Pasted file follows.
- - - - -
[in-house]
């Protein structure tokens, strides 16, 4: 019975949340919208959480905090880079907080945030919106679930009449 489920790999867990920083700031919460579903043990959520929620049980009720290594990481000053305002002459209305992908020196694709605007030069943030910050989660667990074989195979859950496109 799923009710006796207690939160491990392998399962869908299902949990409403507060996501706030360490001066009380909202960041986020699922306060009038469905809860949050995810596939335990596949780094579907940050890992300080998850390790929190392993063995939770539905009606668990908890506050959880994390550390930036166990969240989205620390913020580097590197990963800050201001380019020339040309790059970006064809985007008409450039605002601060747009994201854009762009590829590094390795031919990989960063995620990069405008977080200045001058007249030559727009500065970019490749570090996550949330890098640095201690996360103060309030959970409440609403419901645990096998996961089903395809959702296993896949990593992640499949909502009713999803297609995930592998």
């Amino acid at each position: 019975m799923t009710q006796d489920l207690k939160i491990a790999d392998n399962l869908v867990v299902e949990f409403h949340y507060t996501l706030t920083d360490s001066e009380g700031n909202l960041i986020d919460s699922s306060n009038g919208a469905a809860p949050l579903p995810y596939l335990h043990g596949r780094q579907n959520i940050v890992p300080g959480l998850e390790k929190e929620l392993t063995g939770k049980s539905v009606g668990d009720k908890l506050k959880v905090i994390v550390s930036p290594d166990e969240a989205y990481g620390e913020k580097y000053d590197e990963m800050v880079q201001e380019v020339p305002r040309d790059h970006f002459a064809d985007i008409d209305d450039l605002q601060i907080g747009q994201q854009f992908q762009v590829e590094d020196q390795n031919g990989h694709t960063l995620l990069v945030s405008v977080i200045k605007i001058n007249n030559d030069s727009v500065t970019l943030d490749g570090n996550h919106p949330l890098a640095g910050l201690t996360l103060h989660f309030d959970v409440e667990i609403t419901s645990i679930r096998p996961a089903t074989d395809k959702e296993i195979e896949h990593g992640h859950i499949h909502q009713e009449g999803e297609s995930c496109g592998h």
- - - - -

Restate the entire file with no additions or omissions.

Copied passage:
[in-house]
């Protein structure tokens, strides 16, 4: 019975949340919208959480905090880079907080945030919106679930009449 489920790999867990920083700031919460579903043990959520929620049980009720290594990481000053305002002459209305992908020196694709605007030069943030910050989660667990074989195979859950496109 799923009710006796207690939160491990392998399962869908299902949990409403507060996501706030360490001066009380909202960041986020699922306060009038469905809860949050995810596939335990596949780094579907940050890992300080998850390790929190392993063995939770539905009606668990908890506050959880994390550390930036166990969240989205620390913020580097590197990963800050201001380019020339040309790059970006064809985007008409450039605002601060747009994201854009762009590829590094390795031919990989960063995620990069405008977080200045001058007249030559727009500065970019490749570090996550949330890098640095201690996360103060309030959970409440609403419901645990096998996961089903395809959702296993896949990593992640499949909502009713999803297609995930592998």
């Amino acid at each position: 019975m799923t009710q006796d489920l207690k939160i491990a790999d392998n399962l869908v867990v299902e949990f409403h949340y507060t996501l706030t920083d360490s001066e009380g700031n909202l960041i986020d919460s699922s306060n009038g919208a469905a809860p949050l579903p995810y596939l335990h043990g596949r780094q579907n959520i940050v890992p300080g959480l998850e390790k929190e929620l392993t063995g939770k049980s539905v009606g668990d009720k908890l506050k959880v905090i994390v550390s930036p290594d166990e969240a989205y990481g620390e913020k580097y000053d590197e990963m800050v880079q201001e380019v020339p305002r040309d790059h970006f002459a064809d985007i008409d209305d450039l605002q601060i907080g747009q994201q854009f992908q762009v590829e590094d020196q390795n031919g990989h694709t960063l995620l990069v945030s405008v977080i200045k605007i001058n007249n030559d030069s727009v500065t970019l943030d490749g570090n996550h919106p949330l890098a640095g910050l201690t996360l103060h989660f309030d959970v409440e667990i609403t419901s645990i679930r096998p996961a089903t074989d395809k959702e296993i195979e896949h990593g992640h859950i499949h909502q009713e009449g999803e297609s995930c496109g592998h």